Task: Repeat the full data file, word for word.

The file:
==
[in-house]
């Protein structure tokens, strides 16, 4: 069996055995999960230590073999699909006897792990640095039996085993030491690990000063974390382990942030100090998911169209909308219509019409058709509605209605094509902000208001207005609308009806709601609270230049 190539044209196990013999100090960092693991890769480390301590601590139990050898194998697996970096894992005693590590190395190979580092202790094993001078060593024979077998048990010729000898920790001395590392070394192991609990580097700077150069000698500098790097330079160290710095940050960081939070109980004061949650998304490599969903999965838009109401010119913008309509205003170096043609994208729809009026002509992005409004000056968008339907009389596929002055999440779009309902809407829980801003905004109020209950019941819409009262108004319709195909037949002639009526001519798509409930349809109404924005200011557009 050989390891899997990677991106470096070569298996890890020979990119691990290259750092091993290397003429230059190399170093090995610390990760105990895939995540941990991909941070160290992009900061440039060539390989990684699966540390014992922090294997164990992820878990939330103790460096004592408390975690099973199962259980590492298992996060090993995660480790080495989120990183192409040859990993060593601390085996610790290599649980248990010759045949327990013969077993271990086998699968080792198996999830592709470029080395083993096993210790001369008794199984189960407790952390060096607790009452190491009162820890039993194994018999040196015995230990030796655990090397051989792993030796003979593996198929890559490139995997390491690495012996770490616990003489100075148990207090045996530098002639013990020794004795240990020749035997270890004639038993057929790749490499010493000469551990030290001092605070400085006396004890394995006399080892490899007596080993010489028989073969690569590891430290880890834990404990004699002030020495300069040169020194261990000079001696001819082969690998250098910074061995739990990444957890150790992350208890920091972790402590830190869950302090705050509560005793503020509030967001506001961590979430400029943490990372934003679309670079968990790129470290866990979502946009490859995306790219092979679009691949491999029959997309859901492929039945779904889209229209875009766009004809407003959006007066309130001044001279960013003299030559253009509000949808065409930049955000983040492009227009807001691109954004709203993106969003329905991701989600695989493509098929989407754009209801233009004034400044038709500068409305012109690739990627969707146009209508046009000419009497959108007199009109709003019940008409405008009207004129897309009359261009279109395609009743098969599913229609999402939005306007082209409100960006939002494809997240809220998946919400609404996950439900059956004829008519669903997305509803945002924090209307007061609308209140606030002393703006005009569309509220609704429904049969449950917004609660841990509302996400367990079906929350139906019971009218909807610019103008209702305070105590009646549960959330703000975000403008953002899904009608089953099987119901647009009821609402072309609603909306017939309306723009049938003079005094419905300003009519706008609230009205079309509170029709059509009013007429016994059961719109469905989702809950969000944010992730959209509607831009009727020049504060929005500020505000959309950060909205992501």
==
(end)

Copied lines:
[in-house]
């Protein structure tokens, strides 16, 4: 069996055995999960230590073999699909006897792990640095039996085993030491690990000063974390382990942030100090998911169209909308219509019409058709509605209605094509902000208001207005609308009806709601609270230049 190539044209196990013999100090960092693991890769480390301590601590139990050898194998697996970096894992005693590590190395190979580092202790094993001078060593024979077998048990010729000898920790001395590392070394192991609990580097700077150069000698500098790097330079160290710095940050960081939070109980004061949650998304490599969903999965838009109401010119913008309509205003170096043609994208729809009026002509992005409004000056968008339907009389596929002055999440779009309902809407829980801003905004109020209950019941819409009262108004319709195909037949002639009526001519798509409930349809109404924005200011557009 050989390891899997990677991106470096070569298996890890020979990119691990290259750092091993290397003429230059190399170093090995610390990760105990895939995540941990991909941070160290992009900061440039060539390989990684699966540390014992922090294997164990992820878990939330103790460096004592408390975690099973199962259980590492298992996060090993995660480790080495989120990183192409040859990993060593601390085996610790290599649980248990010759045949327990013969077993271990086998699968080792198996999830592709470029080395083993096993210790001369008794199984189960407790952390060096607790009452190491009162820890039993194994018999040196015995230990030796655990090397051989792993030796003979593996198929890559490139995997390491690495012996770490616990003489100075148990207090045996530098002639013990020794004795240990020749035997270890004639038993057929790749490499010493000469551990030290001092605070400085006396004890394995006399080892490899007596080993010489028989073969690569590891430290880890834990404990004699002030020495300069040169020194261990000079001696001819082969690998250098910074061995739990990444957890150790992350208890920091972790402590830190869950302090705050509560005793503020509030967001506001961590979430400029943490990372934003679309670079968990790129470290866990979502946009490859995306790219092979679009691949491999029959997309859901492929039945779904889209229209875009766009004809407003959006007066309130001044001279960013003299030559253009509000949808065409930049955000983040492009227009807001691109954004709203993106969003329905991701989600695989493509098929989407754009209801233009004034400044038709500068409305012109690739990627969707146009209508046009000419009497959108007199009109709003019940008409405008009207004129897309009359261009279109395609009743098969599913229609999402939005306007082209409100960006939002494809997240809220998946919400609404996950439900059956004829008519669903997305509803945002924090209307007061609308209140606030002393703006005009569309509220609704429904049969449950917004609660841990509302996400367990079906929350139906019971009218909807610019103008209702305070105590009646549960959330703000975000403008953002899904009608089953099987119901647009009821609402072309609603909306017939309306723009049938003079005094419905300003009519706008609230009205079309509170029709059509009013007429016994059961719109469905989702809950969000944010992730959209509607831009009727020049504060929005500020505000959309950060909205992501």